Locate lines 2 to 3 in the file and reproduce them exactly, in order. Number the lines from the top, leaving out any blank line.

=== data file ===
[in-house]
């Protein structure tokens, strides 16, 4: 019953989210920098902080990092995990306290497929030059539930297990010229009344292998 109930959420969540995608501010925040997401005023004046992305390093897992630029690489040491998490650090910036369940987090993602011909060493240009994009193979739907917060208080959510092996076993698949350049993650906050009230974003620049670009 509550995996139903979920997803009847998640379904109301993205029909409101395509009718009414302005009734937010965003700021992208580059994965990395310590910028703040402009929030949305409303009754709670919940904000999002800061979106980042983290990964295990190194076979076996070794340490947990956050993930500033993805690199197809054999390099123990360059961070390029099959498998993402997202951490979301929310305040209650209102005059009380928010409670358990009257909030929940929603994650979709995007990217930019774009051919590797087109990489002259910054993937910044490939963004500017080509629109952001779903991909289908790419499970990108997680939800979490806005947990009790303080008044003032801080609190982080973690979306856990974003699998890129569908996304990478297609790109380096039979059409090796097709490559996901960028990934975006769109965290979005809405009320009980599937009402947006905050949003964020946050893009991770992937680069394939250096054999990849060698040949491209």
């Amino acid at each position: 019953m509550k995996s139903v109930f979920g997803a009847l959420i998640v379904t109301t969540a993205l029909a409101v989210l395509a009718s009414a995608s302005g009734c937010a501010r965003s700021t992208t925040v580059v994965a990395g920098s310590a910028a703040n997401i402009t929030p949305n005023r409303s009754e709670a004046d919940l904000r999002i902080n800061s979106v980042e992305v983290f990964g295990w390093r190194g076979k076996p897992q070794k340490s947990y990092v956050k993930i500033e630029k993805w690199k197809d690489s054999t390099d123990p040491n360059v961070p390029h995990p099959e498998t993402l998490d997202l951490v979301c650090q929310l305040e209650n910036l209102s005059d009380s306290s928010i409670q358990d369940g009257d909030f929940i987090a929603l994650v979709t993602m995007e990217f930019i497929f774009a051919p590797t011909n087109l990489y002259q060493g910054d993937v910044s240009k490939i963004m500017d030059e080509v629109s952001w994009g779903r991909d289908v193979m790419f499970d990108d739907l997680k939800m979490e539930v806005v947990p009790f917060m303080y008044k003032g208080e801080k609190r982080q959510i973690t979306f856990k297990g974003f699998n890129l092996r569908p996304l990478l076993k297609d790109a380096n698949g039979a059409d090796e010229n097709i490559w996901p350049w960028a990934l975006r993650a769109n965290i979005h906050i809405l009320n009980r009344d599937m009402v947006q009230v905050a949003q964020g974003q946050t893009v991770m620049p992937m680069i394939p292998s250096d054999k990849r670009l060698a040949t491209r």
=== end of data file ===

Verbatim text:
């Protein structure tokens, strides 16, 4: 019953989210920098902080990092995990306290497929030059539930297990010229009344292998 109930959420969540995608501010925040997401005023004046992305390093897992630029690489040491998490650090910036369940987090993602011909060493240009994009193979739907917060208080959510092996076993698949350049993650906050009230974003620049670009 509550995996139903979920997803009847998640379904109301993205029909409101395509009718009414302005009734937010965003700021992208580059994965990395310590910028703040402009929030949305409303009754709670919940904000999002800061979106980042983290990964295990190194076979076996070794340490947990956050993930500033993805690199197809054999390099123990360059961070390029099959498998993402997202951490979301929310305040209650209102005059009380928010409670358990009257909030929940929603994650979709995007990217930019774009051919590797087109990489002259910054993937910044490939963004500017080509629109952001779903991909289908790419499970990108997680939800979490806005947990009790303080008044003032801080609190982080973690979306856990974003699998890129569908996304990478297609790109380096039979059409090796097709490559996901960028990934975006769109965290979005809405009320009980599937009402947006905050949003964020946050893009991770992937680069394939250096054999990849060698040949491209």
């Amino acid at each position: 019953m509550k995996s139903v109930f979920g997803a009847l959420i998640v379904t109301t969540a993205l029909a409101v989210l395509a009718s009414a995608s302005g009734c937010a501010r965003s700021t992208t925040v580059v994965a990395g920098s310590a910028a703040n997401i402009t929030p949305n005023r409303s009754e709670a004046d919940l904000r999002i902080n800061s979106v980042e992305v983290f990964g295990w390093r190194g076979k076996p897992q070794k340490s947990y990092v956050k993930i500033e630029k993805w690199k197809d690489s054999t390099d123990p040491n360059v961070p390029h995990p099959e498998t993402l998490d997202l951490v979301c650090q929310l305040e209650n910036l209102s005059d009380s306290s928010i409670q358990d369940g009257d909030f929940i987090a929603l994650v979709t993602m995007e990217f930019i497929f774009a051919p590797t011909n087109l990489y002259q060493g910054d993937v910044s240009k490939i963004m500017d030059e080509v629109s952001w994009g779903r991909d289908v193979m790419f499970d990108d739907l997680k939800m979490e539930v806005v947990p009790f917060m303080y008044k003032g208080e801080k609190r982080q959510i973690t979306f856990k297990g974003f699998n890129l092996r569908p996304l990478l076993k297609d790109a380096n698949g039979a059409d090796e010229n097709i490559w996901p350049w960028a990934l975006r993650a769109n965290i979005h906050i809405l009320n009980r009344d599937m009402v947006q009230v905050a949003q964020g974003q946050t893009v991770m620049p992937m680069i394939p292998s250096d054999k990849r670009l060698a040949t491209r």